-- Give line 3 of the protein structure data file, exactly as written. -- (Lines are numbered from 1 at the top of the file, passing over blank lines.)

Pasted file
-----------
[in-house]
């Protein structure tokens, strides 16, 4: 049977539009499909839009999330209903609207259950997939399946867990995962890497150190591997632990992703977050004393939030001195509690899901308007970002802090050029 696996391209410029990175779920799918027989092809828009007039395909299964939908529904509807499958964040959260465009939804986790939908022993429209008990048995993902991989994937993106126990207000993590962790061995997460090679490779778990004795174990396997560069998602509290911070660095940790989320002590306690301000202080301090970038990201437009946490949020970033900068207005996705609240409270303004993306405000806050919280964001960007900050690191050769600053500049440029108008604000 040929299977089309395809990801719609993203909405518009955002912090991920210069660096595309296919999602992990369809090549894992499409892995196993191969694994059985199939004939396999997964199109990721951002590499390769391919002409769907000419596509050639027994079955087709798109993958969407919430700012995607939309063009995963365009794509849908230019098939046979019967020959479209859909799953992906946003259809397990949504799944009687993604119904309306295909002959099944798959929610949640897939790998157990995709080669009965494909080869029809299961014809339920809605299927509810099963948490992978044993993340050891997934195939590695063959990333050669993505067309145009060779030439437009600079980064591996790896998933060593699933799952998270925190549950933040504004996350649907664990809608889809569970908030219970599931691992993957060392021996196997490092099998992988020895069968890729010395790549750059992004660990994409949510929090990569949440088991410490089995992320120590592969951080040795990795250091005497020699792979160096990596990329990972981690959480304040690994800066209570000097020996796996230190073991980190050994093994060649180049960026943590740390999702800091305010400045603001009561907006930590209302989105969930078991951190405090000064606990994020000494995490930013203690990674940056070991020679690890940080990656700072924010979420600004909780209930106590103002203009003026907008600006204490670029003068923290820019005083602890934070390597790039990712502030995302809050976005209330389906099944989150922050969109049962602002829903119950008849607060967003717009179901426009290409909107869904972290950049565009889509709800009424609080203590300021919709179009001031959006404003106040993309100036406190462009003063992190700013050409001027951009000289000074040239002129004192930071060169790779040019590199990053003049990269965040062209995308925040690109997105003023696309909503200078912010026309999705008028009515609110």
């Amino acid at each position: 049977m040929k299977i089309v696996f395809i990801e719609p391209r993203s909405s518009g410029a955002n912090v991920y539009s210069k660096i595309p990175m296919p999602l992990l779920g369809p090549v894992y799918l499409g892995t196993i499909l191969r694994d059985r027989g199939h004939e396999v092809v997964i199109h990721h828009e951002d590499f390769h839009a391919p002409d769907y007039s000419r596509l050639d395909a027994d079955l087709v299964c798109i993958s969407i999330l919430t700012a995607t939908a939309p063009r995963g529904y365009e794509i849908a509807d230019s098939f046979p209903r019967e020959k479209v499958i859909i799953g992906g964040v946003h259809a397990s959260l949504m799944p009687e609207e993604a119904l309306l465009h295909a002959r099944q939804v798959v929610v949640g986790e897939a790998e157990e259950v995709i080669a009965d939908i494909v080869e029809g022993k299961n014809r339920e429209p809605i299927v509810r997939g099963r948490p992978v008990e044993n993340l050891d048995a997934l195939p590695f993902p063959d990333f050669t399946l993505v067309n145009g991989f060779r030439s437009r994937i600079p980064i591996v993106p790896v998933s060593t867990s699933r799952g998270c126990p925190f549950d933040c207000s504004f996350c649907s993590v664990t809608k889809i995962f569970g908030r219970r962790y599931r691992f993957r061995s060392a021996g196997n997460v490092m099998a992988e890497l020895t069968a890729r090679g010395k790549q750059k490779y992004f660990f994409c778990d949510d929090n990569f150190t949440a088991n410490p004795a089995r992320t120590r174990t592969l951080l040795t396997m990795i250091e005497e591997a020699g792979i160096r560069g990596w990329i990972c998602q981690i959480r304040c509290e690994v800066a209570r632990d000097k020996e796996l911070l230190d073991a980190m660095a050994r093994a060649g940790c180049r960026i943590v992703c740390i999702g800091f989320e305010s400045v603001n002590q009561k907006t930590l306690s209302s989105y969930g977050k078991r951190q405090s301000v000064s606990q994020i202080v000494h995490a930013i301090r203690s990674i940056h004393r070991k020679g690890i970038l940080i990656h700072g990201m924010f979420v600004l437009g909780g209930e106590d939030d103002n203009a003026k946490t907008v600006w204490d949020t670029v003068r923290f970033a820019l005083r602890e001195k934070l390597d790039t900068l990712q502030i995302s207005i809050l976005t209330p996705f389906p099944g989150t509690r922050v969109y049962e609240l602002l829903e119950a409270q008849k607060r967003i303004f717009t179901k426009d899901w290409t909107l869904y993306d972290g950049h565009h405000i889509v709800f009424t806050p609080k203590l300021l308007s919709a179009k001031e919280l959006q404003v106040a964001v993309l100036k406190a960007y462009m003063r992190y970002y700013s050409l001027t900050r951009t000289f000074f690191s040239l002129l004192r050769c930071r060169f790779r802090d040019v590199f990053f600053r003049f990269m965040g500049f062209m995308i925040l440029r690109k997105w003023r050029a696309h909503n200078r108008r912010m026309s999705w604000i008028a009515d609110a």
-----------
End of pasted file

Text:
């Amino acid at each position: 049977m040929k299977i089309v696996f395809i990801e719609p391209r993203s909405s518009g410029a955002n912090v991920y539009s210069k660096i595309p990175m296919p999602l992990l779920g369809p090549v894992y799918l499409g892995t196993i499909l191969r694994d059985r027989g199939h004939e396999v092809v997964i199109h990721h828009e951002d590499f390769h839009a391919p002409d769907y007039s000419r596509l050639d395909a027994d079955l087709v299964c798109i993958s969407i999330l919430t700012a995607t939908a939309p063009r995963g529904y365009e794509i849908a509807d230019s098939f046979p209903r019967e020959k479209v499958i859909i799953g992906g964040v946003h259809a397990s959260l949504m799944p009687e609207e993604a119904l309306l465009h295909a002959r099944q939804v798959v929610v949640g986790e897939a790998e157990e259950v995709i080669a009965d939908i494909v080869e029809g022993k299961n014809r339920e429209p809605i299927v509810r997939g099963r948490p992978v008990e044993n993340l050891d048995a997934l195939p590695f993902p063959d990333f050669t399946l993505v067309n145009g991989f060779r030439s437009r994937i600079p980064i591996v993106p790896v998933s060593t867990s699933r799952g998270c126990p925190f549950d933040c207000s504004f996350c649907s993590v664990t809608k889809i995962f569970g908030r219970r962790y599931r691992f993957r061995s060392a021996g196997n997460v490092m099998a992988e890497l020895t069968a890729r090679g010395k790549q750059k490779y992004f660990f994409c778990d949510d929090n990569f150190t949440a088991n410490p004795a089995r992320t120590r174990t592969l951080l040795t396997m990795i250091e005497e591997a020699g792979i160096r560069g990596w990329i990972c998602q981690i959480r304040c509290e690994v800066a209570r632990d000097k020996e796996l911070l230190d073991a980190m660095a050994r093994a060649g940790c180049r960026i943590v992703c740390i999702g800091f989320e305010s400045v603001n002590q009561k907006t930590l306690s209302s989105y969930g977050k078991r951190q405090s301000v000064s606990q994020i202080v000494h995490a930013i301090r203690s990674i940056h004393r070991k020679g690890i970038l940080i990656h700072g990201m924010f979420v600004l437009g909780g209930e106590d939030d103002n203009a003026k946490t907008v600006w204490d949020t670029v003068r923290f970033a820019l005083r602890e001195k934070l390597d790039t900068l990712q502030i995302s207005i809050l976005t209330p996705f389906p099944g989150t509690r922050v969109y049962e609240l602002l829903e119950a409270q008849k607060r967003i303004f717009t179901k426009d899901w290409t909107l869904y993306d972290g950049h565009h405000i889509v709800f009424t806050p609080k203590l300021l308007s919709a179009k001031e919280l959006q404003v106040a964001v993309l100036k406190a960007y462009m003063r992190y970002y700013s050409l001027t900050r951009t000289f000074f690191s040239l002129l004192r050769c930071r060169f790779r802090d040019v590199f990053f600053r003049f990269m965040g500049f062209m995308i925040l440029r690109k997105w003023r050029a696309h909503n200078r108008r912010m026309s999705w604000i008028a009515d609110a």